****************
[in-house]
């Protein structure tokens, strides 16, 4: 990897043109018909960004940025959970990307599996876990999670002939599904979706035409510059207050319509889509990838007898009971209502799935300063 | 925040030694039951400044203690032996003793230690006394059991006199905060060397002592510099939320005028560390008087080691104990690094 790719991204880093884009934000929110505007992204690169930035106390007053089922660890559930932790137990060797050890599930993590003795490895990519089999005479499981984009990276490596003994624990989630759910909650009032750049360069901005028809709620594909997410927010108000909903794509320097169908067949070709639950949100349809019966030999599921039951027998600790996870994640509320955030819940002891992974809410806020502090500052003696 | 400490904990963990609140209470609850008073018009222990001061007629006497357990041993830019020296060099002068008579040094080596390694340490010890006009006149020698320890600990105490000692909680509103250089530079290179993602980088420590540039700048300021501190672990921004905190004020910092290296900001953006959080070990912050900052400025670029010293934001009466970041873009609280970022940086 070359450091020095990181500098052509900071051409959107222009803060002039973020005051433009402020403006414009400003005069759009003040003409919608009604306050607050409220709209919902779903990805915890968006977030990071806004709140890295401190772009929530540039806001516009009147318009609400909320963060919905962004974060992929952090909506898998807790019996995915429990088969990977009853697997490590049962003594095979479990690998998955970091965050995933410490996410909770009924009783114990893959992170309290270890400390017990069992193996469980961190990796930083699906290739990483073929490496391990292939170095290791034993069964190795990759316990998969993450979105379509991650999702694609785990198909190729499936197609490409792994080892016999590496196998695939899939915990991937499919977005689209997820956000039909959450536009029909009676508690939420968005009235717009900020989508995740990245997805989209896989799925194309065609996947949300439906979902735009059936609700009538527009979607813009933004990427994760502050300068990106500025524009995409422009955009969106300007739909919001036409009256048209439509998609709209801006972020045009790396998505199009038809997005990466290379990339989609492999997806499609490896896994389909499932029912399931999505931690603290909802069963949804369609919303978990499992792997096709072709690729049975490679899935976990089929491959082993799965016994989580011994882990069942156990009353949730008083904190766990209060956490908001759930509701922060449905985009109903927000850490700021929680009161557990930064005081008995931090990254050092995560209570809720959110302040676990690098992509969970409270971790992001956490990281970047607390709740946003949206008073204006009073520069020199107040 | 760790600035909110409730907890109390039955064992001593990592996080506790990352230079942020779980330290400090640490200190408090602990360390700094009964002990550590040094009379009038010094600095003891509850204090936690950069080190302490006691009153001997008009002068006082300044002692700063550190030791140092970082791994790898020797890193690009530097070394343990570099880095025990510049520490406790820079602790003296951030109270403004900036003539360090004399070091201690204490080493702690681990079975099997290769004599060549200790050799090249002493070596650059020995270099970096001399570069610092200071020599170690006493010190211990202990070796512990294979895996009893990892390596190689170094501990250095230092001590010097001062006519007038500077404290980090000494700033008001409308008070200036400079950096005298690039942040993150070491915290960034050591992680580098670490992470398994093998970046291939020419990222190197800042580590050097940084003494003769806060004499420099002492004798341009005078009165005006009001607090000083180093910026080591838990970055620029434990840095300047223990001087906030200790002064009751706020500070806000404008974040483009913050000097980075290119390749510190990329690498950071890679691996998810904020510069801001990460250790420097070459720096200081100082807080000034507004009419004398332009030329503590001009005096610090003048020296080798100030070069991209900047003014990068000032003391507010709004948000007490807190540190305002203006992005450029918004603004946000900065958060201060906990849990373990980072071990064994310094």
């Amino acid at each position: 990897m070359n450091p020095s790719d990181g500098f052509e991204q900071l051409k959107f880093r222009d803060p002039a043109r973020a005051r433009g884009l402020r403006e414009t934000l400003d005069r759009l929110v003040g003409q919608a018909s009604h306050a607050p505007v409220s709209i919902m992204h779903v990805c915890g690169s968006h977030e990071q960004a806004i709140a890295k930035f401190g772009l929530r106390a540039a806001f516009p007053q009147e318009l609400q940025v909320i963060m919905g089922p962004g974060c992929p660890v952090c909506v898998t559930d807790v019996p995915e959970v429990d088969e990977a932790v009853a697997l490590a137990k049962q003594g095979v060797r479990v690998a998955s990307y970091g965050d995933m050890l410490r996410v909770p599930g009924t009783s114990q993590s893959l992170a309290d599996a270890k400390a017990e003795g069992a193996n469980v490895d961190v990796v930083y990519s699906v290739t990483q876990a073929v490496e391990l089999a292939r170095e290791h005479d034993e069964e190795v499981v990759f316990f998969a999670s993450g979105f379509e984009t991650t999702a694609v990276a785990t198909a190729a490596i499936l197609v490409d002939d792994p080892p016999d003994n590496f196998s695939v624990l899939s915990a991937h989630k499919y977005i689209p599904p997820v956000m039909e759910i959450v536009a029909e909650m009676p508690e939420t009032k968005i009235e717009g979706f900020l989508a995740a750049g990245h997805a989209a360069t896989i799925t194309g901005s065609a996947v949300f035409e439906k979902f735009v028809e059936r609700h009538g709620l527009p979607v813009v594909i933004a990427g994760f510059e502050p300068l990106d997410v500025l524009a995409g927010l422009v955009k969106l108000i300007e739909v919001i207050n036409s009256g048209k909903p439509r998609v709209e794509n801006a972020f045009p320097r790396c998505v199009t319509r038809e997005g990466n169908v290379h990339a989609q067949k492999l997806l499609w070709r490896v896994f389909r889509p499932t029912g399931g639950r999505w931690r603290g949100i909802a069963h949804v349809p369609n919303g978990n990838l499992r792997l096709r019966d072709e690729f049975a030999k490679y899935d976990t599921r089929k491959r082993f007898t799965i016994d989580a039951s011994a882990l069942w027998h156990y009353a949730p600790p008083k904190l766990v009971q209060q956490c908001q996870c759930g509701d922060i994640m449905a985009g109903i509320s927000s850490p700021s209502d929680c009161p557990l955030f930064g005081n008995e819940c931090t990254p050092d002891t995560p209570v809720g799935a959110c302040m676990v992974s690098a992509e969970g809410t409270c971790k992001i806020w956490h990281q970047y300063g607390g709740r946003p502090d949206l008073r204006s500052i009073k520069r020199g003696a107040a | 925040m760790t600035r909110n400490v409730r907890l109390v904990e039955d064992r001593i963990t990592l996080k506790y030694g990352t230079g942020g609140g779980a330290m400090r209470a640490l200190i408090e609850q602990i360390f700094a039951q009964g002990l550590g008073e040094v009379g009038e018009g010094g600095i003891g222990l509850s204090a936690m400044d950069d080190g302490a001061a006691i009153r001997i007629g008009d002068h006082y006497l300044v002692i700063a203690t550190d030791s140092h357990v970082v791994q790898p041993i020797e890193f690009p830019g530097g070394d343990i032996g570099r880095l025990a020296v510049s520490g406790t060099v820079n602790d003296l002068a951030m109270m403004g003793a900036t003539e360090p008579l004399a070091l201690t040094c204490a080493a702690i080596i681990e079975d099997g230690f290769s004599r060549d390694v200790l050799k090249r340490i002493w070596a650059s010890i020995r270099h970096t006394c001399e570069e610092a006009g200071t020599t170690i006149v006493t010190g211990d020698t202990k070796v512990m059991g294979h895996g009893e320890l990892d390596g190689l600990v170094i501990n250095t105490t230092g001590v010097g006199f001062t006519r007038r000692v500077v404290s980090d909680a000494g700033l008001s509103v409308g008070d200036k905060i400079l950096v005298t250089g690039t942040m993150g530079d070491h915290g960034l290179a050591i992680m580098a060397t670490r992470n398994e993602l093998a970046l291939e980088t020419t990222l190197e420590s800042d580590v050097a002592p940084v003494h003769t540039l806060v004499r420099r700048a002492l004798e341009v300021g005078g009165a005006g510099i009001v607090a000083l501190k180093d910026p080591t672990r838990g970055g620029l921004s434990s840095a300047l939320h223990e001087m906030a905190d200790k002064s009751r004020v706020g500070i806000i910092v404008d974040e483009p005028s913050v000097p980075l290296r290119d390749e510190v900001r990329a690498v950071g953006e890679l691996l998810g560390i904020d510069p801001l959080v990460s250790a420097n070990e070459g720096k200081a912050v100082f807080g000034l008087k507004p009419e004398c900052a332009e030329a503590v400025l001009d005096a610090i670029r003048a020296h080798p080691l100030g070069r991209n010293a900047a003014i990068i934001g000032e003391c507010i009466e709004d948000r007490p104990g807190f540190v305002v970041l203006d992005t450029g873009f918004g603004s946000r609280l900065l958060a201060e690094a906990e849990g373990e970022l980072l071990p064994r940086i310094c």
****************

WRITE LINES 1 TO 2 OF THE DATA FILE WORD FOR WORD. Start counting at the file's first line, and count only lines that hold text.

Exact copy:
[in-house]
């Protein structure tokens, strides 16, 4: 990897043109018909960004940025959970990307599996876990999670002939599904979706035409510059207050319509889509990838007898009971209502799935300063 | 925040030694039951400044203690032996003793230690006394059991006199905060060397002592510099939320005028560390008087080691104990690094 790719991204880093884009934000929110505007992204690169930035106390007053089922660890559930932790137990060797050890599930993590003795490895990519089999005479499981984009990276490596003994624990989630759910909650009032750049360069901005028809709620594909997410927010108000909903794509320097169908067949070709639950949100349809019966030999599921039951027998600790996870994640509320955030819940002891992974809410806020502090500052003696 | 400490904990963990609140209470609850008073018009222990001061007629006497357990041993830019020296060099002068008579040094080596390694340490010890006009006149020698320890600990105490000692909680509103250089530079290179993602980088420590540039700048300021501190672990921004905190004020910092290296900001953006959080070990912050900052400025670029010293934001009466970041873009609280970022940086 070359450091020095990181500098052509900071051409959107222009803060002039973020005051433009402020403006414009400003005069759009003040003409919608009604306050607050409220709209919902779903990805915890968006977030990071806004709140890295401190772009929530540039806001516009009147318009609400909320963060919905962004974060992929952090909506898998807790019996995915429990088969990977009853697997490590049962003594095979479990690998998955970091965050995933410490996410909770009924009783114990893959992170309290270890400390017990069992193996469980961190990796930083699906290739990483073929490496391990292939170095290791034993069964190795990759316990998969993450979105379509991650999702694609785990198909190729499936197609490409792994080892016999590496196998695939899939915990991937499919977005689209997820956000039909959450536009029909009676508690939420968005009235717009900020989508995740990245997805989209896989799925194309065609996947949300439906979902735009059936609700009538527009979607813009933004990427994760502050300068990106500025524009995409422009955009969106300007739909919001036409009256048209439509998609709209801006972020045009790396998505199009038809997005990466290379990339989609492999997806499609490896896994389909499932029912399931999505931690603290909802069963949804369609919303978990499992792997096709072709690729049975490679899935976990089929491959082993799965016994989580011994882990069942156990009353949730008083904190766990209060956490908001759930509701922060449905985009109903927000850490700021929680009161557990930064005081008995931090990254050092995560209570809720959110302040676990690098992509969970409270971790992001956490990281970047607390709740946003949206008073204006009073520069020199107040 | 760790600035909110409730907890109390039955064992001593990592996080506790990352230079942020779980330290400090640490200190408090602990360390700094009964002990550590040094009379009038010094600095003891509850204090936690950069080190302490006691009153001997008009002068006082300044002692700063550190030791140092970082791994790898020797890193690009530097070394343990570099880095025990510049520490406790820079602790003296951030109270403004900036003539360090004399070091201690204490080493702690681990079975099997290769004599060549200790050799090249002493070596650059020995270099970096001399570069610092200071020599170690006493010190211990202990070796512990294979895996009893990892390596190689170094501990250095230092001590010097001062006519007038500077404290980090000494700033008001409308008070200036400079950096005298690039942040993150070491915290960034050591992680580098670490992470398994093998970046291939020419990222190197800042580590050097940084003494003769806060004499420099002492004798341009005078009165005006009001607090000083180093910026080591838990970055620029434990840095300047223990001087906030200790002064009751706020500070806000404008974040483009913050000097980075290119390749510190990329690498950071890679691996998810904020510069801001990460250790420097070459720096200081100082807080000034507004009419004398332009030329503590001009005096610090003048020296080798100030070069991209900047003014990068000032003391507010709004948000007490807190540190305002203006992005450029918004603004946000900065958060201060906990849990373990980072071990064994310094």